This week is Family Mediation Week. It is an opportunity to raise awareness of family mediation and of the benefits it can bring to separating families.
Mediation can be a cost effective and positive way of resolving the issues that arise on separation and relationship breakdown; including financial settlements and parenting arrangements. The mediation process provides a confidential and safe space for couples to discuss and work through the issues that have given rise to the relationship breakdown and work towards a long term solution.
Choosing your mediator is extremely important. They are independent and neutral. Their role is to facilitate a conversation that results in both participants reaching an agreement. The mediator does not tell either person what to do, but they create an environment that facilitates both parties reaching an agreement they feel content and comfortable with. The identity of that mediator plays a big part in that process. They need to understand the issues, both emotionally but also from a legal perspective. A specialist family law trained mediator will have a wealth of experience of complex and difficult family cases and can combine this expertise with their role as a trained mediator. The mediator also needs to be someone both parties can trust and feel supported by.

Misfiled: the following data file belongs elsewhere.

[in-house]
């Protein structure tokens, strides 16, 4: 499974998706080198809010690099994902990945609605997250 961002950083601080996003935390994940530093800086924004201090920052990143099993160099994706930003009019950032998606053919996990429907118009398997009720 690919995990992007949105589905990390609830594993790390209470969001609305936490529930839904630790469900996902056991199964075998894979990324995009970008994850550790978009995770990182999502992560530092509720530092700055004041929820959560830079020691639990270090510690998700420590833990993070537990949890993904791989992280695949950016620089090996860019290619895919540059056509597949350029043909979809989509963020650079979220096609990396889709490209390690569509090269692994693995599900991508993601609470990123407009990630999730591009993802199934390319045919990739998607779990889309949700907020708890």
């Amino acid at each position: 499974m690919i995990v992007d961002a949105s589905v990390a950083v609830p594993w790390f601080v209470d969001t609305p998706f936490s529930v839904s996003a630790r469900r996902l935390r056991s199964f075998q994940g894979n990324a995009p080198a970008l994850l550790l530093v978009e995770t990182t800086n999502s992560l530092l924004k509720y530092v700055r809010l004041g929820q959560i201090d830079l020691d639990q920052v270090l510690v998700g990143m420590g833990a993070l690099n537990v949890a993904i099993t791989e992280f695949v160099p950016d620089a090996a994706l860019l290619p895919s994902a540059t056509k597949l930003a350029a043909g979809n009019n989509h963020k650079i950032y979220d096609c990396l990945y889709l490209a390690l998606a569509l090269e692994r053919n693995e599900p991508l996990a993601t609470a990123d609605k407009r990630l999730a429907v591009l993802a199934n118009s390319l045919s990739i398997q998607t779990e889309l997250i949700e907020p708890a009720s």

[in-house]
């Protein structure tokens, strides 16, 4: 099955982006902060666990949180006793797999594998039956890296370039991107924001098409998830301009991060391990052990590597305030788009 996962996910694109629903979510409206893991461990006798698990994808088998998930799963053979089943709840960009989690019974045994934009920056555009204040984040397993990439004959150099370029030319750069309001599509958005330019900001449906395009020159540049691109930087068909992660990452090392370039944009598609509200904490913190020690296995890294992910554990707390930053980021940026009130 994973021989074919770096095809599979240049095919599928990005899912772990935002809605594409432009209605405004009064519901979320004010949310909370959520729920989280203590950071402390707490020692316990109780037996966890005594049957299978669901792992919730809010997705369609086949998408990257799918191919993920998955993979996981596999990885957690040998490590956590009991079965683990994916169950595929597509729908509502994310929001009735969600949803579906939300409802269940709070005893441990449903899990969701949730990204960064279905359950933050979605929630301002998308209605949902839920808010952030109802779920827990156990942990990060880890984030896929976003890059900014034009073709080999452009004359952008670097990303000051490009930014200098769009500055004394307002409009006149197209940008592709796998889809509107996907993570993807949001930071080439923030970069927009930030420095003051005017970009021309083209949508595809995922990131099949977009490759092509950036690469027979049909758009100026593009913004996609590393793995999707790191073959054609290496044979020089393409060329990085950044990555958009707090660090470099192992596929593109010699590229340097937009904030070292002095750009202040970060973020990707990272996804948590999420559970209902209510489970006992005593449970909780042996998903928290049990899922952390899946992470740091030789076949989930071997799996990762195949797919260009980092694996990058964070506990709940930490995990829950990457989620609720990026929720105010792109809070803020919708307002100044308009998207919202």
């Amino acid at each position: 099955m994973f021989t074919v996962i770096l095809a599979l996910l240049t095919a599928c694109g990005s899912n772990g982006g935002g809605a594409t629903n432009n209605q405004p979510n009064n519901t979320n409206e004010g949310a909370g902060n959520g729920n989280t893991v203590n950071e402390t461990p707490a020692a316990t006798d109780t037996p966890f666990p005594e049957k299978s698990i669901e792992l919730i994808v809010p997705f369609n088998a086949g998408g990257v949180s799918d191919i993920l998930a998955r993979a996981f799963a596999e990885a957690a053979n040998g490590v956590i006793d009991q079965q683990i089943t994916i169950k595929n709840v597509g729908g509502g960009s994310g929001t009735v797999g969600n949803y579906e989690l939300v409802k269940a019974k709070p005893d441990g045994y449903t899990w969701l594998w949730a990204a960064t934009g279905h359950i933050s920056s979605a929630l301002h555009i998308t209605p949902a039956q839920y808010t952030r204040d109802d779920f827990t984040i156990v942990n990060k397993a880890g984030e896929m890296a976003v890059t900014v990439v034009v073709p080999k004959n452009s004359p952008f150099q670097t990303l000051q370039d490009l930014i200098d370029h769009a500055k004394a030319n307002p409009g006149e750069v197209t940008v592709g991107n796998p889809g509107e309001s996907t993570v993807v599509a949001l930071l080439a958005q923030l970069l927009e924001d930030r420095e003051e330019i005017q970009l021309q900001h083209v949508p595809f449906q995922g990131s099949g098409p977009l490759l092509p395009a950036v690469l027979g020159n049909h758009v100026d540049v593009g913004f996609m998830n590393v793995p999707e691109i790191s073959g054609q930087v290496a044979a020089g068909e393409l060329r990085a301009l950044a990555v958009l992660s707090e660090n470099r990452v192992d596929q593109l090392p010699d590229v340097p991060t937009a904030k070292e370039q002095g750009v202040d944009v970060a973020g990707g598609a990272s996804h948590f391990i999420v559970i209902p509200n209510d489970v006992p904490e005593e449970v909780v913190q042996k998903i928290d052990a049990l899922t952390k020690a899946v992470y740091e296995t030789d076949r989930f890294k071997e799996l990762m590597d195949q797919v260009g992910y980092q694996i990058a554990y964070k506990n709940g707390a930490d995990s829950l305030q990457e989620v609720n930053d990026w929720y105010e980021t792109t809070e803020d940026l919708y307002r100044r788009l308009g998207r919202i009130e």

Anyone considering mediation should not be put off by the current position regarding face-to-face and online sessions. Virtual meetings can provide the ultimate flexibility in terms of location and timing, and the online setting can provide some much needed distance in high conflict situations. Many mediators are now offering both options.
Mary Gaskins, a Director in the Family Team, with over twelve years’ experience in family law, is currently completing her training to become an accredited mediator, specialising in complex financial settlements on separation and divorce and also arrangements for children.
Written by Carrie Stoneham (Associate Solicitor)
Our aim is to let more people know about the benefits of family mediation and encourage separating couples to think about family mediation as a way of helping them take control, make decisions together and build a positive future for their family.